After finishing writing the last post about logopoia I realized I had limited “context” to common ways of speaking, while not taking into account other possibilities as, for example, the syntactic order.
Sadly in this example we meet the curse of Babel but I think people who don’t read Spanish can overcome the difficulties with a bit of effort. The following verses are taken from Amor América in the Canto General of Pablo Neruda
Man was dust, earthen vase, an eyelid
of tremulous loam, the shape of clay –
he was Carib jug, Chibcha stone,
imperial cup or Araucarian silica.
Tender and bloody was he, but on the grip
of his weapon of moist flint,
the initials of the earth were
As last post was about phanopoeia I thought it might be nice to keep reflecting on Pound’s ways of charging words. So I started digging in my memory in order to try to come up with a good example of logopoeia. But first, lets go back to Pound in ”How to Read” to see his definition:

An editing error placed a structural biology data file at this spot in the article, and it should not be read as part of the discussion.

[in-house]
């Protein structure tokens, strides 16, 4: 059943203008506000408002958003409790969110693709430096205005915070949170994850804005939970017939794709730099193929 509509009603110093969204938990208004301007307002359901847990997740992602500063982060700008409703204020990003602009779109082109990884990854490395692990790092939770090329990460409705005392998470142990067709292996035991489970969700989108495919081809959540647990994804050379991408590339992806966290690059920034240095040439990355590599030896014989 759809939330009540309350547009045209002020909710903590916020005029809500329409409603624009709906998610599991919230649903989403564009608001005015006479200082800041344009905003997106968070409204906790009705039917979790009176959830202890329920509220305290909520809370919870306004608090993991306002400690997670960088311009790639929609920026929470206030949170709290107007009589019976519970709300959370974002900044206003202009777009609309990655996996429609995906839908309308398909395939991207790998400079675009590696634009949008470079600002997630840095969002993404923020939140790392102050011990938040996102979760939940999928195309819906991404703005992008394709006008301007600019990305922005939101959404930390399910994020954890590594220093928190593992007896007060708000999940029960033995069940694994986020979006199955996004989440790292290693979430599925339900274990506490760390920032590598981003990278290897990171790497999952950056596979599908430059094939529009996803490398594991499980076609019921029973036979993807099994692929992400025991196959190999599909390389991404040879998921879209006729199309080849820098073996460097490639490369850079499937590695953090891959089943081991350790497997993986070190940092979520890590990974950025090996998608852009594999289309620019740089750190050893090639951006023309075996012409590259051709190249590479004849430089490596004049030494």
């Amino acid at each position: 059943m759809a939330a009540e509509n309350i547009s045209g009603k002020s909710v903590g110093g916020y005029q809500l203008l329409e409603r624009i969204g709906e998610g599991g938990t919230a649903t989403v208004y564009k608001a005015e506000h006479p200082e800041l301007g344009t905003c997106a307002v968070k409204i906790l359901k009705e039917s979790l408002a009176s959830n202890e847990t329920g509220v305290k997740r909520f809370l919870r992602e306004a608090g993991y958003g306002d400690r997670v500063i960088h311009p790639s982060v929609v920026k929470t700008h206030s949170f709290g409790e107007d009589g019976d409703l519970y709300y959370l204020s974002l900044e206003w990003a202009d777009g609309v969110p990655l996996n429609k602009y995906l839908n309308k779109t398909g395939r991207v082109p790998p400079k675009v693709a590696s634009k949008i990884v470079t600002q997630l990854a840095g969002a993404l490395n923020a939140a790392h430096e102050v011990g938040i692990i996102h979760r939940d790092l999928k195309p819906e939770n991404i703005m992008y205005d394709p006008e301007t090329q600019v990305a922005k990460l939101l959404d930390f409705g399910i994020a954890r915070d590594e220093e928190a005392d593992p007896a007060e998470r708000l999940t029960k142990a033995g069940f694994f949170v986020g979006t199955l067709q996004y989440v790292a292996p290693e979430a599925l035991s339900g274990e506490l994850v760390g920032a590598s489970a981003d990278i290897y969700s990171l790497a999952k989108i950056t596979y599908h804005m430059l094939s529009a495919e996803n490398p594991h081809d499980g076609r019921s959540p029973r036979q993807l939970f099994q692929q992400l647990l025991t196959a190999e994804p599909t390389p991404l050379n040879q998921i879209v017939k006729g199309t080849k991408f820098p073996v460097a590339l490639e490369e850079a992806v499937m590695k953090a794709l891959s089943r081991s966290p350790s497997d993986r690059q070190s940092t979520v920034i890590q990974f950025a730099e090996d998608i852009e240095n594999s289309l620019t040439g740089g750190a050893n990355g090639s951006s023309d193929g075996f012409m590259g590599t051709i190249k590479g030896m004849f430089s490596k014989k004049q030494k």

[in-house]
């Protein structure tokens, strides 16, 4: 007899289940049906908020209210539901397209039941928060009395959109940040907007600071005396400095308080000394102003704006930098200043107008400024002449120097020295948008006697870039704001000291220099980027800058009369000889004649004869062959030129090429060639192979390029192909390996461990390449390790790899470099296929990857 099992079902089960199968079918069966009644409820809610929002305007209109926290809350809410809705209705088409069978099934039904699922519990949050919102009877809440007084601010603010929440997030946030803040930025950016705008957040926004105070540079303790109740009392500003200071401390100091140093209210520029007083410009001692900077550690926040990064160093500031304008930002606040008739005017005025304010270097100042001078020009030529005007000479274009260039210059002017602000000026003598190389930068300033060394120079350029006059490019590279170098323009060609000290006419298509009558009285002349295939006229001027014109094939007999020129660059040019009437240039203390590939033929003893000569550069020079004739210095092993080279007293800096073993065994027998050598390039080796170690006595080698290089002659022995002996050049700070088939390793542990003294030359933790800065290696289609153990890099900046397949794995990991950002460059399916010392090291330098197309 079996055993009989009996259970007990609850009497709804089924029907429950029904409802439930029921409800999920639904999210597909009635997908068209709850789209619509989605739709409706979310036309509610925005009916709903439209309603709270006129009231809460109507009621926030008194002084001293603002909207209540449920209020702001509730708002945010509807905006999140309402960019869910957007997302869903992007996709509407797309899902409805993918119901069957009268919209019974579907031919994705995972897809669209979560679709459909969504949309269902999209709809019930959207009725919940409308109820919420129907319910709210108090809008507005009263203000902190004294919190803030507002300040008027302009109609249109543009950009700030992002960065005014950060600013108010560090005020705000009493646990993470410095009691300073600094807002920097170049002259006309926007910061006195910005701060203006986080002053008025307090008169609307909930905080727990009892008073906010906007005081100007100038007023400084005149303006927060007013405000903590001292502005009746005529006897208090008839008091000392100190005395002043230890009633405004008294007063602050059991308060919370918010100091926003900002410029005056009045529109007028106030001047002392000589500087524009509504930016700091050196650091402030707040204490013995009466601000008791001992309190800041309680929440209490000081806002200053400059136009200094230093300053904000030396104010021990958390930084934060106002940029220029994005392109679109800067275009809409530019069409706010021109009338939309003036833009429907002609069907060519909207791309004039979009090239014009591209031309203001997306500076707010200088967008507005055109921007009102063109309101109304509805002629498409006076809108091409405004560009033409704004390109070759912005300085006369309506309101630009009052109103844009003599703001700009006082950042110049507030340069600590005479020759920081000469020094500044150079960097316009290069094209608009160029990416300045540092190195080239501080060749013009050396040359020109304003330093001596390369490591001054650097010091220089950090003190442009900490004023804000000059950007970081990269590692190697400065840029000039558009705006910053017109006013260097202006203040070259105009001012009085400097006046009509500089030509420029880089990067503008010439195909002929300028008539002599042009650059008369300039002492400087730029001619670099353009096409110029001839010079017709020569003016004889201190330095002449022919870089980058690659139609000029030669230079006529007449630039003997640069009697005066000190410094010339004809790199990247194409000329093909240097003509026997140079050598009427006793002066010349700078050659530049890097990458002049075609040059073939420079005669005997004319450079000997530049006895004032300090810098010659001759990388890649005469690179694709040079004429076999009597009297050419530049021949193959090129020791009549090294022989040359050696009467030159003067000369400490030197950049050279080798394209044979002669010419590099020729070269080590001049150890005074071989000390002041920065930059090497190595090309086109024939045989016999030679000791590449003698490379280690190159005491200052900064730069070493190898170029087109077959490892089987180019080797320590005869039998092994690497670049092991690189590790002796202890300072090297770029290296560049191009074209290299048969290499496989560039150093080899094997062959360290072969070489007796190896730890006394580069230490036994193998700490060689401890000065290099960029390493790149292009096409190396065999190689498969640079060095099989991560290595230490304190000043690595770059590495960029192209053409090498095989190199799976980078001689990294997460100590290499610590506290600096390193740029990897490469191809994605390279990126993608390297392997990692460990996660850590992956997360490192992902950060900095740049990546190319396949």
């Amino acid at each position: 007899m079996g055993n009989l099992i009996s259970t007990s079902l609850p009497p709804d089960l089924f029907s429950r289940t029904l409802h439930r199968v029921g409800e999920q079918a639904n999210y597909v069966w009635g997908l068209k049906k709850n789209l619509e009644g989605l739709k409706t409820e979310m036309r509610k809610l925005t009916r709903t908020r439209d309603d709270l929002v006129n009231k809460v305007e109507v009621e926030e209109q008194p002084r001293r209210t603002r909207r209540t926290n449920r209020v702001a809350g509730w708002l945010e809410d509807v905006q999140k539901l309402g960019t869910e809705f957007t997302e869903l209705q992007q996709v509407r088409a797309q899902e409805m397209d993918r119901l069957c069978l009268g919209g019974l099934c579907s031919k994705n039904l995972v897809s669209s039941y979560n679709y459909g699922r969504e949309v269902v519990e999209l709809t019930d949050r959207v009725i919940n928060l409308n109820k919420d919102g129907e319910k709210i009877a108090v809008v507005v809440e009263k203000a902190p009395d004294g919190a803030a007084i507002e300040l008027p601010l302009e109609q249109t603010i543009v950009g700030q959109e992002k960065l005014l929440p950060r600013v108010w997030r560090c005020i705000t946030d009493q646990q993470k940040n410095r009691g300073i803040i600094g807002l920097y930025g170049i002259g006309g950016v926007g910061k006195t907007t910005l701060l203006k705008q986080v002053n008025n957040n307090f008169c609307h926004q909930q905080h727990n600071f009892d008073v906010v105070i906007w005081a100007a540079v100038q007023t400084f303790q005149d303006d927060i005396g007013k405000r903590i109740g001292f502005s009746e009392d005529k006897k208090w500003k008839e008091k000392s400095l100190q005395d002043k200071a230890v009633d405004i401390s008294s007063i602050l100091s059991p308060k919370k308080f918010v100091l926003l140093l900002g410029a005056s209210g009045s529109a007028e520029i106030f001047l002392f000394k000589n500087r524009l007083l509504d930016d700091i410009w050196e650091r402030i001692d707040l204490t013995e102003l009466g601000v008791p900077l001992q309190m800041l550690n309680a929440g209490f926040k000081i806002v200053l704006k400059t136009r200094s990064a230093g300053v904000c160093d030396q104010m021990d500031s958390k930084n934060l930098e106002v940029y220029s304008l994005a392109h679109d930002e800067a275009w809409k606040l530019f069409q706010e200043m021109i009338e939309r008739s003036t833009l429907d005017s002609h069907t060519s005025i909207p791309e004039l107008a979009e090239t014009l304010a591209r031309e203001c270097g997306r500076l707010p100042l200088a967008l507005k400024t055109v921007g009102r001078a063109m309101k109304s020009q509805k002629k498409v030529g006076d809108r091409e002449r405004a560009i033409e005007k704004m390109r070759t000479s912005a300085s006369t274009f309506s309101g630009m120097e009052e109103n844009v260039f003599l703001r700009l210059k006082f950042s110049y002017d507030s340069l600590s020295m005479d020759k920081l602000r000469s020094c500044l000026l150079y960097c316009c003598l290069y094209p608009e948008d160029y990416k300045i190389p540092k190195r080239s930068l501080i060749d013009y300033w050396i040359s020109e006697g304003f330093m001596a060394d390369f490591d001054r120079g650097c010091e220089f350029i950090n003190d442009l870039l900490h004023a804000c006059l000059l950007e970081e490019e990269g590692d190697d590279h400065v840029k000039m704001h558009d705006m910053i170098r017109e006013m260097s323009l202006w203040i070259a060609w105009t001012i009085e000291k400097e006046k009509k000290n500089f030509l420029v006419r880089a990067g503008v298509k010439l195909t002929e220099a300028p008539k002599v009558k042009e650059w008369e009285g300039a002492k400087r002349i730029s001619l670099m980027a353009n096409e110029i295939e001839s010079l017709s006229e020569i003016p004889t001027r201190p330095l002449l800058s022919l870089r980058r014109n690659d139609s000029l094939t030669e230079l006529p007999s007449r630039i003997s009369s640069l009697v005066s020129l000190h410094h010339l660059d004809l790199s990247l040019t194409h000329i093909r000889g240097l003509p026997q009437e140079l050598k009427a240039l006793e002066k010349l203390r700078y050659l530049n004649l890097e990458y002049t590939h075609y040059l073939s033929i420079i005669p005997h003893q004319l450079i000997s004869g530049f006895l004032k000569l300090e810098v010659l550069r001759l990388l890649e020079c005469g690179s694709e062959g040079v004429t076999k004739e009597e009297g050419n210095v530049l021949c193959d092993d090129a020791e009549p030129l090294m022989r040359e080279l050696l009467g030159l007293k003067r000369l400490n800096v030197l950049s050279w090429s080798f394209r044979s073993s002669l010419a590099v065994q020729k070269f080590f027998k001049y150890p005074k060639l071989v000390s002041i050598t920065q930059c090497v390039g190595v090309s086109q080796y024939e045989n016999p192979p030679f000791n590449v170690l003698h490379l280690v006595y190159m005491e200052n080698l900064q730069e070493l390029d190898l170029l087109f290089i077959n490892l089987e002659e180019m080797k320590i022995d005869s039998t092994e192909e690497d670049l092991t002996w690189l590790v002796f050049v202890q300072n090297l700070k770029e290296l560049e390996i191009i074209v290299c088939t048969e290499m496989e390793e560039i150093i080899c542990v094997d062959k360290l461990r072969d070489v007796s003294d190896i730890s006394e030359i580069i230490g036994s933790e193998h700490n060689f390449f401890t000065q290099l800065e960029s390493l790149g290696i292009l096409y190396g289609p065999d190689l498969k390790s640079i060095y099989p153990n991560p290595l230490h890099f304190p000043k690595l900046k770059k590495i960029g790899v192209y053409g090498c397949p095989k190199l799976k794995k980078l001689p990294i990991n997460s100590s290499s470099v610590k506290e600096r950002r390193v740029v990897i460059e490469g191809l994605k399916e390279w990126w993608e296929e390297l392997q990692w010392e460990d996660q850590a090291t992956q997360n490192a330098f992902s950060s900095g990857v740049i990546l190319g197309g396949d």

Logopoeia, “the dance of the intellect among words,” that is to say, it employs words not only for their direct meaning, but it takes count in a special way of habits of usage, of the context we expect to find with the word, its usual concomitants, of its known acceptances, and of ironical play.
That means words can be charged not only by their own meaning but also making use of the context we usually find them in. Words are not isolated species, they live in a context, they are used in certain ways and by changing their natural context we can highlight them and, as a consequence, enhance and expand their meaning. The effect is similar to having an eskimo walking on a caribbean beach… it raises amazement, like “what is he doing there”? Continue reading